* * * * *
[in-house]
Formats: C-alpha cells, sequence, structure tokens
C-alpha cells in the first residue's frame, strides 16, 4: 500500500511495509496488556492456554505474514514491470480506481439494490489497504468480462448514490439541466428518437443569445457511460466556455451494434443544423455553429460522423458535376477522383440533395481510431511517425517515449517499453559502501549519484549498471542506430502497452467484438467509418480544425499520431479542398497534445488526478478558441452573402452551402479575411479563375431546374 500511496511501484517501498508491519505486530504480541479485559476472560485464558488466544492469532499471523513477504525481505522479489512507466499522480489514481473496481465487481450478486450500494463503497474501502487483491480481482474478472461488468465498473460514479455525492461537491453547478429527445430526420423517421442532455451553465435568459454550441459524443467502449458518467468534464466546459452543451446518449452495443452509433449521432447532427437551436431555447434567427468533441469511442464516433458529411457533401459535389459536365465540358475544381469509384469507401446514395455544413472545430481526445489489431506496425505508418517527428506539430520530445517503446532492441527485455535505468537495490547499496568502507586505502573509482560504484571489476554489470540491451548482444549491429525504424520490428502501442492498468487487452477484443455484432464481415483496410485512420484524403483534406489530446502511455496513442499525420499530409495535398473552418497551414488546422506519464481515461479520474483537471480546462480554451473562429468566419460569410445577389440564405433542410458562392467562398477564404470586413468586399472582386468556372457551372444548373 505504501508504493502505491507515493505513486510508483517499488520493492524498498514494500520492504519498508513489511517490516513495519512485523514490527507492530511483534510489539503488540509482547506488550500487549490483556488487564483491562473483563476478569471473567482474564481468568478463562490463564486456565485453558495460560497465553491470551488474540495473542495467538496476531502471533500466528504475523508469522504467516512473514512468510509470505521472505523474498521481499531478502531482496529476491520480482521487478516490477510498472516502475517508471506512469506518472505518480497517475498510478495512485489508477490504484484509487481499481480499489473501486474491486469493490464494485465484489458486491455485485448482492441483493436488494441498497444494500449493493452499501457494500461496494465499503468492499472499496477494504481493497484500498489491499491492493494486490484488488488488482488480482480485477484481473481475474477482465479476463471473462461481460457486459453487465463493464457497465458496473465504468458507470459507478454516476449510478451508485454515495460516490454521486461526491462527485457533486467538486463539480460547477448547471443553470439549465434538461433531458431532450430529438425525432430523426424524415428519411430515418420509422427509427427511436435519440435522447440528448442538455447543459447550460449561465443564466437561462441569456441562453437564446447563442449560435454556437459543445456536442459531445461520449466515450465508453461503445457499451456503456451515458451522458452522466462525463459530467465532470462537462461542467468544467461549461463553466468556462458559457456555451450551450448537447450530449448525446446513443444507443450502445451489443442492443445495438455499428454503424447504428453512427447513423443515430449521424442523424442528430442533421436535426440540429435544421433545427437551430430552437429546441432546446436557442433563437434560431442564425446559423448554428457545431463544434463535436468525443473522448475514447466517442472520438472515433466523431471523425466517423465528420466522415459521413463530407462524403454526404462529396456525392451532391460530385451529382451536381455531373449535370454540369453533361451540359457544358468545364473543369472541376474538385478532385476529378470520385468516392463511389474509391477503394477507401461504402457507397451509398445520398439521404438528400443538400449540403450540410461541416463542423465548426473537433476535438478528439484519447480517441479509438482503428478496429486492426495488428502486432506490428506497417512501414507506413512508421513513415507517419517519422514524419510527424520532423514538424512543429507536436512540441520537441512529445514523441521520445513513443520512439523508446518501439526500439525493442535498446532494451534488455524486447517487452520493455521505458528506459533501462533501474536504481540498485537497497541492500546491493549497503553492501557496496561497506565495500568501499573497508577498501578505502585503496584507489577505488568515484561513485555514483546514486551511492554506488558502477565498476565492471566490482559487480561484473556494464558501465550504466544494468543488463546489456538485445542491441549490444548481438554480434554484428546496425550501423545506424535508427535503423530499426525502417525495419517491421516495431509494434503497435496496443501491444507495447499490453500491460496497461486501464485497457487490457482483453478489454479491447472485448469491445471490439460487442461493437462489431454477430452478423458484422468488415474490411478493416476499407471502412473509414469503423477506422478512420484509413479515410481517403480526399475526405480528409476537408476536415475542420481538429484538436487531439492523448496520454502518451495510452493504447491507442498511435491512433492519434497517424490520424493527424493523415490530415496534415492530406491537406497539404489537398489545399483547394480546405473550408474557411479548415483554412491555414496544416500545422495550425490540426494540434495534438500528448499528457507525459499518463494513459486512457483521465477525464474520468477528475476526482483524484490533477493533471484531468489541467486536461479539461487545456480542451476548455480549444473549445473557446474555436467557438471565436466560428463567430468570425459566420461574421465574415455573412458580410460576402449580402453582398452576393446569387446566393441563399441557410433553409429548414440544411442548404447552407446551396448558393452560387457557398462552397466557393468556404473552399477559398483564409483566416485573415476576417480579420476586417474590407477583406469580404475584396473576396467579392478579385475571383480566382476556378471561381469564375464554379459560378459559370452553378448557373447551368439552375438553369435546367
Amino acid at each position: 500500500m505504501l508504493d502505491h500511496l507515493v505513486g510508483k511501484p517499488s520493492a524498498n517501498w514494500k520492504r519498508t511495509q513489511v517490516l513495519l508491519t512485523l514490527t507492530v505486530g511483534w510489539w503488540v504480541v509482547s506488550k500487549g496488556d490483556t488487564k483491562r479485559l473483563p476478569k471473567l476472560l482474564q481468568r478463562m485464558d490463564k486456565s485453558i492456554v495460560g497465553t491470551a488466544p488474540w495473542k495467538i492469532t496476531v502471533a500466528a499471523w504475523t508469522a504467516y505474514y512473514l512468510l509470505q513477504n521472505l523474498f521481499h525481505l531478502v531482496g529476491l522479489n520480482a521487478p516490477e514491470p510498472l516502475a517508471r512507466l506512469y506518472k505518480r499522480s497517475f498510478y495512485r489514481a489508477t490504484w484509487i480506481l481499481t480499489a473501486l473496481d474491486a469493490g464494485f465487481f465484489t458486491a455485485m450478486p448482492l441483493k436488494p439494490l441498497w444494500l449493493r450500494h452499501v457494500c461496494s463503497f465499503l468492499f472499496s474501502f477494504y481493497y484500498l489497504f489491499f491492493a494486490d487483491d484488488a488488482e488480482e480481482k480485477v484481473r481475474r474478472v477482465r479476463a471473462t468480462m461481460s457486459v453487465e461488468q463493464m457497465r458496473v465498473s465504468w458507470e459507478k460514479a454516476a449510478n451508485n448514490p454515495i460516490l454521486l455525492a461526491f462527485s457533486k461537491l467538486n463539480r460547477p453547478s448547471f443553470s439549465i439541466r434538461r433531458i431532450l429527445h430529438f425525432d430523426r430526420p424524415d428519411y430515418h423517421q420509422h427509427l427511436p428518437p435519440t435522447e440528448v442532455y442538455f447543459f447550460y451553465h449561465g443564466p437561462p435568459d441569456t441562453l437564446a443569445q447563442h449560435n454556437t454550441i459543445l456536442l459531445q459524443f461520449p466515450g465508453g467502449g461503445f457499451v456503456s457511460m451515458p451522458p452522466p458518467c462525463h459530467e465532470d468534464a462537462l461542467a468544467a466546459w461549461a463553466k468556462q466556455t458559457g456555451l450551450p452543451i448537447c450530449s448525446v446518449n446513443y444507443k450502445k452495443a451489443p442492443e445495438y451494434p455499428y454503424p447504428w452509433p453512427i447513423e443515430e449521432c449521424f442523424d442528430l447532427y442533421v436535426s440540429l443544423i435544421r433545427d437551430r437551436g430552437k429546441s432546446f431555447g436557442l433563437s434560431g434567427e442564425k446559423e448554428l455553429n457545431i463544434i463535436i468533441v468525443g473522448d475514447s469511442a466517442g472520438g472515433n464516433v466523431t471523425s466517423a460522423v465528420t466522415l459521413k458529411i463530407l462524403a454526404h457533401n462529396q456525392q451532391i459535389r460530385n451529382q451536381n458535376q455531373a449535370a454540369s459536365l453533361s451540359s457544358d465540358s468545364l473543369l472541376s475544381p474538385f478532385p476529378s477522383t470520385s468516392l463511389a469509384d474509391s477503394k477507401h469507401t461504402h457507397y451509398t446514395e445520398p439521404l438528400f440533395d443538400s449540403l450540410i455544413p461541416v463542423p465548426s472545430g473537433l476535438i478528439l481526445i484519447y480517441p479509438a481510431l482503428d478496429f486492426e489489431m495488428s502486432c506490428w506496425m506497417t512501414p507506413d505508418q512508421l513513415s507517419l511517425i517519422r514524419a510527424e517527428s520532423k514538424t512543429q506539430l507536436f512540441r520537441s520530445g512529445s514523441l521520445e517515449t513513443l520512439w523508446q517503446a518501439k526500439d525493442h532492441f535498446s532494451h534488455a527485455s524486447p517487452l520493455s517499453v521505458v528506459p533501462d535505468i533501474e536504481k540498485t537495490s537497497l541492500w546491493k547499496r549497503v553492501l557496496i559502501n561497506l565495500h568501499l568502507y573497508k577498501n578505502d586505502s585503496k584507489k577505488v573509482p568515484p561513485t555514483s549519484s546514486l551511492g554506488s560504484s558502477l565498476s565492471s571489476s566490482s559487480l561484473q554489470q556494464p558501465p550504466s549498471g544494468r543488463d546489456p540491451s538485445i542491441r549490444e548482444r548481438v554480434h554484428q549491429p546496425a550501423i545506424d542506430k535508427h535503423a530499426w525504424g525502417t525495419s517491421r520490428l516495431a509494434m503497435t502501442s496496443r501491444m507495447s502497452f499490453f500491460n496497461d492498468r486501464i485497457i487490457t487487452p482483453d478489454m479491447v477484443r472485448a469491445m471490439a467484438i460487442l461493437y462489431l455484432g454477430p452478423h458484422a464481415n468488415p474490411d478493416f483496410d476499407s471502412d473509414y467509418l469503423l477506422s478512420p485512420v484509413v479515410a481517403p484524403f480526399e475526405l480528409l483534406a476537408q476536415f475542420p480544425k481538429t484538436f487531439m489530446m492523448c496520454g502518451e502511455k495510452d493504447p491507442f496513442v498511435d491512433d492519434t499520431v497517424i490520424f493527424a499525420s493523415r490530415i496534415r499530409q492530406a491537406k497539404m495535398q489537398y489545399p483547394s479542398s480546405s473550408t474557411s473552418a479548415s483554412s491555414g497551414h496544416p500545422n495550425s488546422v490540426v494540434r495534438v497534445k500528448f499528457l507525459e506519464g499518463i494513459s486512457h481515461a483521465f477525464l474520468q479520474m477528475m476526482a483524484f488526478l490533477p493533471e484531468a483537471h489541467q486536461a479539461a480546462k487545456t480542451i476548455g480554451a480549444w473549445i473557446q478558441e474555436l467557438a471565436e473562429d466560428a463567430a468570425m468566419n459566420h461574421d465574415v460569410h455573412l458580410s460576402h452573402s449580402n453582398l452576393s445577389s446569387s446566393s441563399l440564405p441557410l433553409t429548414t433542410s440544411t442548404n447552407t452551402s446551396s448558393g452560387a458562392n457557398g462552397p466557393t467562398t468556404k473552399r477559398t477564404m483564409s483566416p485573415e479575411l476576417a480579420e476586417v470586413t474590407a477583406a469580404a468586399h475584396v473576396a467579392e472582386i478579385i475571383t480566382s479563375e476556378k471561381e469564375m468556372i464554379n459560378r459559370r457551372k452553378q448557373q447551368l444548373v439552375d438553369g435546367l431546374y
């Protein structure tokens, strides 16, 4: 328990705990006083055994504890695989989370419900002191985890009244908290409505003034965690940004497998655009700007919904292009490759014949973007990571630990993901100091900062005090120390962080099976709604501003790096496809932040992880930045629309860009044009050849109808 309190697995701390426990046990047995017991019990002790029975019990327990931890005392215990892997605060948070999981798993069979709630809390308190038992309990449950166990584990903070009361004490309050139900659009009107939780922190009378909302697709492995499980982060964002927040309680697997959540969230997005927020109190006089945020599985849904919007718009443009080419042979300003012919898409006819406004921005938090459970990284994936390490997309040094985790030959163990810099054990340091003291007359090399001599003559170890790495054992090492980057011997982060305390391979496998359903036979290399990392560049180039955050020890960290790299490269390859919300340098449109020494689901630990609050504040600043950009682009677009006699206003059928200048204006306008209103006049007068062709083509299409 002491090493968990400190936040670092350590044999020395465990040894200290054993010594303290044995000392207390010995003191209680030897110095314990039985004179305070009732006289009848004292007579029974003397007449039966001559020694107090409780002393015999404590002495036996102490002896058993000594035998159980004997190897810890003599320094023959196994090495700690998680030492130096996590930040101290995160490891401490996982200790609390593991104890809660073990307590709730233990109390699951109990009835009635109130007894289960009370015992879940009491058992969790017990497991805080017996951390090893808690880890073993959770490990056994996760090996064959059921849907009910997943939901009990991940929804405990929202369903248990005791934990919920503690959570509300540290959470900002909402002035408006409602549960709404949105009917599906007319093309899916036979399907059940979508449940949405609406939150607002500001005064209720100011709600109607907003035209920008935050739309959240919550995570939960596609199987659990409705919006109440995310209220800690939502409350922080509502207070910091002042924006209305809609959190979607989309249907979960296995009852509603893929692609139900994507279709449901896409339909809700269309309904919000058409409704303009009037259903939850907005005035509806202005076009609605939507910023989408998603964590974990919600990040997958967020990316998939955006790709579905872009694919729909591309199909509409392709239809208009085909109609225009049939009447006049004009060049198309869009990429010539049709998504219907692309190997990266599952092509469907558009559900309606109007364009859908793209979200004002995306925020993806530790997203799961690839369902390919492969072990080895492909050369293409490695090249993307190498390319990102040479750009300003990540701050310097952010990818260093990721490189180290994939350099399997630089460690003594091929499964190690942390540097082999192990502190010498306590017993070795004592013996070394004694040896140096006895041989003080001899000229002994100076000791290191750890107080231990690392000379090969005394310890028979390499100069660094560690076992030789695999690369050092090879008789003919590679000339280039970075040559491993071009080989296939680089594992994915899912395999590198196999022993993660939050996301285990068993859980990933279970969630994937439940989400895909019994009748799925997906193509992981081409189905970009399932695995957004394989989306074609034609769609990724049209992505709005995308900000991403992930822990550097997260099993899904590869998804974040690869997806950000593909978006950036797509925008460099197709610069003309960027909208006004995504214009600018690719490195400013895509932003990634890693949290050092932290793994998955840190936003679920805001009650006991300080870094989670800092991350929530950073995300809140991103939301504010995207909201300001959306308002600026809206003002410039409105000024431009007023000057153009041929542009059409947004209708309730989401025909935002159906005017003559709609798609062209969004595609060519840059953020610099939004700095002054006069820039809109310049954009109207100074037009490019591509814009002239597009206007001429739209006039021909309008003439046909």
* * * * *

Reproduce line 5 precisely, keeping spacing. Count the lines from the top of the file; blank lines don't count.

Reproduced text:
């Protein structure tokens, strides 16, 4: 328990705990006083055994504890695989989370419900002191985890009244908290409505003034965690940004497998655009700007919904292009490759014949973007990571630990993901100091900062005090120390962080099976709604501003790096496809932040992880930045629309860009044009050849109808 309190697995701390426990046990047995017991019990002790029975019990327990931890005392215990892997605060948070999981798993069979709630809390308190038992309990449950166990584990903070009361004490309050139900659009009107939780922190009378909302697709492995499980982060964002927040309680697997959540969230997005927020109190006089945020599985849904919007718009443009080419042979300003012919898409006819406004921005938090459970990284994936390490997309040094985790030959163990810099054990340091003291007359090399001599003559170890790495054992090492980057011997982060305390391979496998359903036979290399990392560049180039955050020890960290790299490269390859919300340098449109020494689901630990609050504040600043950009682009677009006699206003059928200048204006306008209103006049007068062709083509299409 002491090493968990400190936040670092350590044999020395465990040894200290054993010594303290044995000392207390010995003191209680030897110095314990039985004179305070009732006289009848004292007579029974003397007449039966001559020694107090409780002393015999404590002495036996102490002896058993000594035998159980004997190897810890003599320094023959196994090495700690998680030492130096996590930040101290995160490891401490996982200790609390593991104890809660073990307590709730233990109390699951109990009835009635109130007894289960009370015992879940009491058992969790017990497991805080017996951390090893808690880890073993959770490990056994996760090996064959059921849907009910997943939901009990991940929804405990929202369903248990005791934990919920503690959570509300540290959470900002909402002035408006409602549960709404949105009917599906007319093309899916036979399907059940979508449940949405609406939150607002500001005064209720100011709600109607907003035209920008935050739309959240919550995570939960596609199987659990409705919006109440995310209220800690939502409350922080509502207070910091002042924006209305809609959190979607989309249907979960296995009852509603893929692609139900994507279709449901896409339909809700269309309904919000058409409704303009009037259903939850907005005035509806202005076009609605939507910023989408998603964590974990919600990040997958967020990316998939955006790709579905872009694919729909591309199909509409392709239809208009085909109609225009049939009447006049004009060049198309869009990429010539049709998504219907692309190997990266599952092509469907558009559900309606109007364009859908793209979200004002995306925020993806530790997203799961690839369902390919492969072990080895492909050369293409490695090249993307190498390319990102040479750009300003990540701050310097952010990818260093990721490189180290994939350099399997630089460690003594091929499964190690942390540097082999192990502190010498306590017993070795004592013996070394004694040896140096006895041989003080001899000229002994100076000791290191750890107080231990690392000379090969005394310890028979390499100069660094560690076992030789695999690369050092090879008789003919590679000339280039970075040559491993071009080989296939680089594992994915899912395999590198196999022993993660939050996301285990068993859980990933279970969630994937439940989400895909019994009748799925997906193509992981081409189905970009399932695995957004394989989306074609034609769609990724049209992505709005995308900000991403992930822990550097997260099993899904590869998804974040690869997806950000593909978006950036797509925008460099197709610069003309960027909208006004995504214009600018690719490195400013895509932003990634890693949290050092932290793994998955840190936003679920805001009650006991300080870094989670800092991350929530950073995300809140991103939301504010995207909201300001959306308002600026809206003002410039409105000024431009007023000057153009041929542009059409947004209708309730989401025909935002159906005017003559709609798609062209969004595609060519840059953020610099939004700095002054006069820039809109310049954009109207100074037009490019591509814009002239597009206007001429739209006039021909309008003439046909």